The primary work writing the resolution was done by one of the founding members of the ArtsEdTN coalition, Laurie Schell.  The resolution was sponsored in the House by Rep. Terri Lynn Weaver (R, Lancaster); the Senate sponsors were Sen. Steven Dickerson (R,  Nashville), Sen. Becky Massey (R, Knoxville), and Sen. Dolores Gresham (R, Somerville).  We encourage everyone to send an email thanking these legislators for their support of the resolution and arts education.  Their email addresses are:
This is the first time in the history of our state that such a resolution in support of arts education has been passed by the General Assembly, and is the result of legislative efforts by the ArtsEdTN coalition.  This resolution is a further demonstration of the strength the unified arts education community has when we work together across all content areas and geographic regions to achieve our goals.

BEP? MOE? School Funding Explained

Many educators are confused about how school funding actually works, and for good reason – it can be complicated.  However, with a better understanding of how state and local money is allocated to your school, you will be more equipped to advocate for your program.

Basic Education Program (BEP)

The Basic Education Program is the funding formula that the state uses to distribute education dollars to Tennessee schools.  It is the amount of money the state defines as sufficient to provide a basic level of education in four major components: instruction, benefits, classroom and non-classroom.  The driver of funds granted by the BEP is a school’s student enrollment, or average daily membership (ADM).

Key to understanding the BEP is realizing that it is a funding formula and not a spending plan.  For example, if a school system receives $100,000 for the classroom supplies component, the district is not forced to spend that money on supplies, but could put it toward whatever is deemed most beneficial to the system, such as teacher salaries or classroom-related travel.  This provides each school system greater latitude to determine how best to use BEP funds.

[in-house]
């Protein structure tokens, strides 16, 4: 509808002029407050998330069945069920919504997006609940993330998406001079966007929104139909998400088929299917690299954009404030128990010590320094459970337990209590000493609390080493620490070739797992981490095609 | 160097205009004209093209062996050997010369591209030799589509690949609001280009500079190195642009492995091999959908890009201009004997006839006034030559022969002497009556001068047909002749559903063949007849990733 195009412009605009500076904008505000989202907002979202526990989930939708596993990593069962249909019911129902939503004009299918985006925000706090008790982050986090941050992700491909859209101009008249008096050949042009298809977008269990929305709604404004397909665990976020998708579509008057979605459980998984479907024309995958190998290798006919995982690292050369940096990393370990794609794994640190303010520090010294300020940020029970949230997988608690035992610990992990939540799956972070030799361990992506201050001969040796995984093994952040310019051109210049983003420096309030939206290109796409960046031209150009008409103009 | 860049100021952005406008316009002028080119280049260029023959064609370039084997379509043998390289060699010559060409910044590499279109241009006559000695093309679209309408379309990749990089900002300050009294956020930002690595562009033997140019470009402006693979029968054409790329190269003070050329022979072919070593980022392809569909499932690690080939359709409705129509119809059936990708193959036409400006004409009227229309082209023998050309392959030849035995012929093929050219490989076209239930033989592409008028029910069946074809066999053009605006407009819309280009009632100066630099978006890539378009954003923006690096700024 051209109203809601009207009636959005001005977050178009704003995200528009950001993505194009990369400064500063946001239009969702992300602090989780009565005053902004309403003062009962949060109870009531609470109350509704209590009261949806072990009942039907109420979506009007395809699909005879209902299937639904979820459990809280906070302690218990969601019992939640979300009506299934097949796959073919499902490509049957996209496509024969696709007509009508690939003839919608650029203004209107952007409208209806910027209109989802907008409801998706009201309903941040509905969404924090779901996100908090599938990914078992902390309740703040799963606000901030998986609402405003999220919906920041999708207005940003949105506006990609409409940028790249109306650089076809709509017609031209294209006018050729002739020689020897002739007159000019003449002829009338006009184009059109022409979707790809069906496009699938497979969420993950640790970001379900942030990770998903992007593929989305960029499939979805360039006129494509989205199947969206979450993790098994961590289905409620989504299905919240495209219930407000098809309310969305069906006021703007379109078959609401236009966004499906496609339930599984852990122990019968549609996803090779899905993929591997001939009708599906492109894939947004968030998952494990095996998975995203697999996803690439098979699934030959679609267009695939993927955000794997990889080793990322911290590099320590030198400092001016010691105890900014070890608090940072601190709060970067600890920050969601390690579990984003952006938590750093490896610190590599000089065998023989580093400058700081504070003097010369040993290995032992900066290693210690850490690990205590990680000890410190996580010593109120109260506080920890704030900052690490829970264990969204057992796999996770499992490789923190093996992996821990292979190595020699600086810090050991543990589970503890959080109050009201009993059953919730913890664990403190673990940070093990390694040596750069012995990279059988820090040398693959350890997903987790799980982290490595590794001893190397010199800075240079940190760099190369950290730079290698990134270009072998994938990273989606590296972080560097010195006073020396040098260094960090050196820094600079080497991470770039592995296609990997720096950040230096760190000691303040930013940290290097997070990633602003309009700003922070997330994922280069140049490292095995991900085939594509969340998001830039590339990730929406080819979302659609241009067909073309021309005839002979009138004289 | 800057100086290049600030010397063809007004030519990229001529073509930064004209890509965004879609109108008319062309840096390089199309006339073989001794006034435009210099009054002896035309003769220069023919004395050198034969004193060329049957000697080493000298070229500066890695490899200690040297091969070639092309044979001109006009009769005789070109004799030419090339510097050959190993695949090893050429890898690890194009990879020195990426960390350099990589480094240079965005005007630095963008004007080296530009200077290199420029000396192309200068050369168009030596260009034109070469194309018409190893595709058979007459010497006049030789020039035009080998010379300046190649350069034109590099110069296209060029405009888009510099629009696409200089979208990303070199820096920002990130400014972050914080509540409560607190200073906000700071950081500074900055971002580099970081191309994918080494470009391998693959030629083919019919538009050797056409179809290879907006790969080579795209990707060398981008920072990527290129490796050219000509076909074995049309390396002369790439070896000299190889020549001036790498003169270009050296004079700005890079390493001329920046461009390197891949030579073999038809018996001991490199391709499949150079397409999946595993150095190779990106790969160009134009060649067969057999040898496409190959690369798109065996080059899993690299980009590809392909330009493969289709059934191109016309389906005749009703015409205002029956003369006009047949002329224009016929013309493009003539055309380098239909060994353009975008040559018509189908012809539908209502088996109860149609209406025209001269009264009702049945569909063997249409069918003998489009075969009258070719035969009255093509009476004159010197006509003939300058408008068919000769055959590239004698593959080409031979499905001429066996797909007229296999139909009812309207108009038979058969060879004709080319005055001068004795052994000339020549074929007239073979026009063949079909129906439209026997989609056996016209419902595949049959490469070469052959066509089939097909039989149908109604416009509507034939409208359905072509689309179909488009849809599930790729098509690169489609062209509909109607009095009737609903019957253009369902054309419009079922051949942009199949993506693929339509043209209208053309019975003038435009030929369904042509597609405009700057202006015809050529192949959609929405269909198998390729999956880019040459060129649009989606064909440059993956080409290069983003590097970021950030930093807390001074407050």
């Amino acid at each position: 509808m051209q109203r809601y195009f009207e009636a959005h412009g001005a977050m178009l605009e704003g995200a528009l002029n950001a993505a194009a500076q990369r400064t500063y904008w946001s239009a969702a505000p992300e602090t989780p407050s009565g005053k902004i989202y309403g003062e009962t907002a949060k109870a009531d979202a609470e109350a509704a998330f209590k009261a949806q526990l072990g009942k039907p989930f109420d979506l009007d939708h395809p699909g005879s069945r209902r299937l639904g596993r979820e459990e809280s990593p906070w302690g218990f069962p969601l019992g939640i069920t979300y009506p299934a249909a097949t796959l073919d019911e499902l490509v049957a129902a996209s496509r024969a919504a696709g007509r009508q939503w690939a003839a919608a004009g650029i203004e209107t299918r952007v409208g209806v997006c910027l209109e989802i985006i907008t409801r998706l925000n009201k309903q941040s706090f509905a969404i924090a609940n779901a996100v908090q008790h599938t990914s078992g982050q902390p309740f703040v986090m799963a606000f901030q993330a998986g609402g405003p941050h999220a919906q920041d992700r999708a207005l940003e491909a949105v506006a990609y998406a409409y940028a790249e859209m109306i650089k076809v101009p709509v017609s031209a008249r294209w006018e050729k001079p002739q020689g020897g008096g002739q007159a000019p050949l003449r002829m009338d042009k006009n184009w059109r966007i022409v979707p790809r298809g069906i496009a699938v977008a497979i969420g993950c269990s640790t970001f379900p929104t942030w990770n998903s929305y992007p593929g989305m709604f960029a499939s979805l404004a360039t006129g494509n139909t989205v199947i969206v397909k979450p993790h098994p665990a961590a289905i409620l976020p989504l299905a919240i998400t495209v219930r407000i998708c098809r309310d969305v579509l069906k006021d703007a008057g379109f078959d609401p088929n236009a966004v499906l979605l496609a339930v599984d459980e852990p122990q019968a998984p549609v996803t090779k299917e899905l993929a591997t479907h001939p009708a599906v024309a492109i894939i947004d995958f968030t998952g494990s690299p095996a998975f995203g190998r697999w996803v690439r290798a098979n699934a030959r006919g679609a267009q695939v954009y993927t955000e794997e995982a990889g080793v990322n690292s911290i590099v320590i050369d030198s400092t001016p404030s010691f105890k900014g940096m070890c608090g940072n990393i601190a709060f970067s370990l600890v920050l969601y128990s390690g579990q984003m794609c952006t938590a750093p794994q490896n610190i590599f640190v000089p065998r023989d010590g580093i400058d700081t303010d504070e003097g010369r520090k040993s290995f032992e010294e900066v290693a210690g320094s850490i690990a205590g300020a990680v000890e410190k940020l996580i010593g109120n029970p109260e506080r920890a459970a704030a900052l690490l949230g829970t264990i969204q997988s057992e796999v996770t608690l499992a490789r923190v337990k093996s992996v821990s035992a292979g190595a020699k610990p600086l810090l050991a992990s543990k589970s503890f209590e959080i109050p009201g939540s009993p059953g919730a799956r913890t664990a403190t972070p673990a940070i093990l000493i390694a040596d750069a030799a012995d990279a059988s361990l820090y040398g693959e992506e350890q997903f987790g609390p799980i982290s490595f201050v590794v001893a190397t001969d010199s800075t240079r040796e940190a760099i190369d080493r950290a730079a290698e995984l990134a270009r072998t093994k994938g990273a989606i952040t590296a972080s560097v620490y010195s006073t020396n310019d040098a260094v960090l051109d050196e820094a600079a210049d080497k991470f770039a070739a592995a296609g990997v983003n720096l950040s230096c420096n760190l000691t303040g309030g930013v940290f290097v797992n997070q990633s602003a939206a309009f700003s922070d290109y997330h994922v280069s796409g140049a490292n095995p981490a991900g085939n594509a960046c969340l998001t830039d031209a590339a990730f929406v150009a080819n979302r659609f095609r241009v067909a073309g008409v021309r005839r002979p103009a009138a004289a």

While such spending flexibility can be an advantage to local school systems by allowing education dollars to be used where most needed, it also carries the risk of creating inequities for students.  The BEP includes money for elementary music and visual art specialists, but not all elementary schools in Tennessee use these funds for those positions.  Only through local and state level advocacy can we ensure all students have equal access to the arts.

Maintenance of Effort in Education Funding (MOE)

The MOE law requires the local governing body to allocate at least an equal amount for education as was provided the previous year. County commissioners, city councils, and special school districts must budget no less than the same total dollars per pupil for schools as was allocated in the previous year to comply with the MOE law.  In addition to the MOE laws for education, there are also MOE laws for county law enforcement, libraries, highways, and election commissions. 

If a local budget does not meet MOE requirements for education spending, the Department of Education can withhold state BEP funds until the local funding body passes a budget that is in compliance.